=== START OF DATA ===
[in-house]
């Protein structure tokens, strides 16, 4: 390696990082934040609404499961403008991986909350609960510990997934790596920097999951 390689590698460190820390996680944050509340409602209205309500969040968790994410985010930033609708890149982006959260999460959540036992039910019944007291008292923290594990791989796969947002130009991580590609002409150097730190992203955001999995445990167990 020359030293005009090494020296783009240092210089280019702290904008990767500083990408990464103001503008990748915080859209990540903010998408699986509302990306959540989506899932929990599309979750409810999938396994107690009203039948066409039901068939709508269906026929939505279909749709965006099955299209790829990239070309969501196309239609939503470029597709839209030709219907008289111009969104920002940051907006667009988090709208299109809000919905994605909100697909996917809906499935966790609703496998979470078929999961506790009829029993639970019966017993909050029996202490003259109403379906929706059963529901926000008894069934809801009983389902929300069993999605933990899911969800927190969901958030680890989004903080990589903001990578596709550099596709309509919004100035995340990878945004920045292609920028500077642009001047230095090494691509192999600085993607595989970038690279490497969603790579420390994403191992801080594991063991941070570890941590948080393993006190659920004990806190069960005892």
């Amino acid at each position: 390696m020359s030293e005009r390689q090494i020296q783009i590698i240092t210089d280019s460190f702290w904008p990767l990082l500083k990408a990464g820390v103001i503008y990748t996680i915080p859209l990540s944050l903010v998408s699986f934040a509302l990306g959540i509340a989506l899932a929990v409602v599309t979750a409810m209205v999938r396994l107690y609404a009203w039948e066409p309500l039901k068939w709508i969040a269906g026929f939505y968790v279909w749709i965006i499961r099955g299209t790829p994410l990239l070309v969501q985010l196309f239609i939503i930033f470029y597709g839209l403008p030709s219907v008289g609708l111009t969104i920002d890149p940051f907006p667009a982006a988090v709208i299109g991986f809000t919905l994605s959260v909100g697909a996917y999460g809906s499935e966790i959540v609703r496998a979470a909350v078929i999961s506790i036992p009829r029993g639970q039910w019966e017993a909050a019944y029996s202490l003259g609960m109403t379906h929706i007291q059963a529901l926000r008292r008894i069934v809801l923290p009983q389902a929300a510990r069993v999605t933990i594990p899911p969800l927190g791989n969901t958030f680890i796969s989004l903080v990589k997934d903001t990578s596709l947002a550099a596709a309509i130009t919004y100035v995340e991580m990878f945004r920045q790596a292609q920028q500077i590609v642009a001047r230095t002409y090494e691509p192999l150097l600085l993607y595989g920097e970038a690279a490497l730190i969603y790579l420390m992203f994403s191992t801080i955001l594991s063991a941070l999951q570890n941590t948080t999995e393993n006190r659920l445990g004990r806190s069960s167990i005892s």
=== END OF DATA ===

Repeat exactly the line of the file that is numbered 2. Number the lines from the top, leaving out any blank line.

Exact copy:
């Protein structure tokens, strides 16, 4: 390696990082934040609404499961403008991986909350609960510990997934790596920097999951 390689590698460190820390996680944050509340409602209205309500969040968790994410985010930033609708890149982006959260999460959540036992039910019944007291008292923290594990791989796969947002130009991580590609002409150097730190992203955001999995445990167990 020359030293005009090494020296783009240092210089280019702290904008990767500083990408990464103001503008990748915080859209990540903010998408699986509302990306959540989506899932929990599309979750409810999938396994107690009203039948066409039901068939709508269906026929939505279909749709965006099955299209790829990239070309969501196309239609939503470029597709839209030709219907008289111009969104920002940051907006667009988090709208299109809000919905994605909100697909996917809906499935966790609703496998979470078929999961506790009829029993639970019966017993909050029996202490003259109403379906929706059963529901926000008894069934809801009983389902929300069993999605933990899911969800927190969901958030680890989004903080990589903001990578596709550099596709309509919004100035995340990878945004920045292609920028500077642009001047230095090494691509192999600085993607595989970038690279490497969603790579420390994403191992801080594991063991941070570890941590948080393993006190659920004990806190069960005892």